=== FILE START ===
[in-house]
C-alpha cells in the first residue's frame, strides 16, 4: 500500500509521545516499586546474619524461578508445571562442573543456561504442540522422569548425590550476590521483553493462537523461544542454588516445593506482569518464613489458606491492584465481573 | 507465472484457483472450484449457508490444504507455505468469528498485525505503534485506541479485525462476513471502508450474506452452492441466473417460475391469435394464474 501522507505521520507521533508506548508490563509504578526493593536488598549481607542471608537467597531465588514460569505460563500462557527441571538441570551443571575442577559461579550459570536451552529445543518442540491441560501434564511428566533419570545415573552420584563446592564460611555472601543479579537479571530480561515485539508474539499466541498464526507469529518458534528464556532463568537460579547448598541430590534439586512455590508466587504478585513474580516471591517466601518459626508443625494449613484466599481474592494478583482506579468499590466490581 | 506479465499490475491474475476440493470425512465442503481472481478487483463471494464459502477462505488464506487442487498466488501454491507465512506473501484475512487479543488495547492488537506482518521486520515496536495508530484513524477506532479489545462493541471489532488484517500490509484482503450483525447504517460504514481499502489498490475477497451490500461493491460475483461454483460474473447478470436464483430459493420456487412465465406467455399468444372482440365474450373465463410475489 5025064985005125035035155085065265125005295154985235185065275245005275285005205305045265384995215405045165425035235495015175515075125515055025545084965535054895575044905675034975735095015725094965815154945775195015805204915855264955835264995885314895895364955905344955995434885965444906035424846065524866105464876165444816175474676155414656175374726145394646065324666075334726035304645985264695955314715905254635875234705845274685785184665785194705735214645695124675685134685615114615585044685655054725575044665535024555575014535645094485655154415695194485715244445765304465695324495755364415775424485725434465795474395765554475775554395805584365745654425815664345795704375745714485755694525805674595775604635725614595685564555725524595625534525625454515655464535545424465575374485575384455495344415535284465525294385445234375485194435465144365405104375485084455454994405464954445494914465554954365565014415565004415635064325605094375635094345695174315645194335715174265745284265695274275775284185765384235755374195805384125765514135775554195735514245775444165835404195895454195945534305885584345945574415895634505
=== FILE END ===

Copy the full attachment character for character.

[in-house]
C-alpha cells in the first residue's frame, strides 16, 4: 500500500509521545516499586546474619524461578508445571562442573543456561504442540522422569548425590550476590521483553493462537523461544542454588516445593506482569518464613489458606491492584465481573 | 507465472484457483472450484449457508490444504507455505468469528498485525505503534485506541479485525462476513471502508450474506452452492441466473417460475391469435394464474 501522507505521520507521533508506548508490563509504578526493593536488598549481607542471608537467597531465588514460569505460563500462557527441571538441570551443571575442577559461579550459570536451552529445543518442540491441560501434564511428566533419570545415573552420584563446592564460611555472601543479579537479571530480561515485539508474539499466541498464526507469529518458534528464556532463568537460579547448598541430590534439586512455590508466587504478585513474580516471591517466601518459626508443625494449613484466599481474592494478583482506579468499590466490581 | 506479465499490475491474475476440493470425512465442503481472481478487483463471494464459502477462505488464506487442487498466488501454491507465512506473501484475512487479543488495547492488537506482518521486520515496536495508530484513524477506532479489545462493541471489532488484517500490509484482503450483525447504517460504514481499502489498490475477497451490500461493491460475483461454483460474473447478470436464483430459493420456487412465465406467455399468444372482440365474450373465463410475489 5025064985005125035035155085065265125005295154985235185065275245005275285005205305045265384995215405045165425035235495015175515075125515055025545084965535054895575044905675034975735095015725094965815154945775195015805204915855264955835264995885314895895364955905344955995434885965444906035424846065524866105464876165444816175474676155414656175374726145394646065324666075334726035304645985264695955314715905254635875234705845274685785184665785194705735214645695124675685134685615114615585044685655054725575044665535024555575014535645094485655154415695194485715244445765304465695324495755364415775424485725434465795474395765554475775554395805584365745654425815664345795704375745714485755694525805674595775604635725614595685564555725524595625534525625454515655464535545424465575374485575384455495344415535284465525294385445234375485194435465144365405104375485084455454994405464954445494914465554954365565014415565004415635064325605094375635094345695174315645194335715174265745284265695274275775284185765384235755374195805384125765514135775554195735514245775444165835404195895454195945534305885584345945574415895634505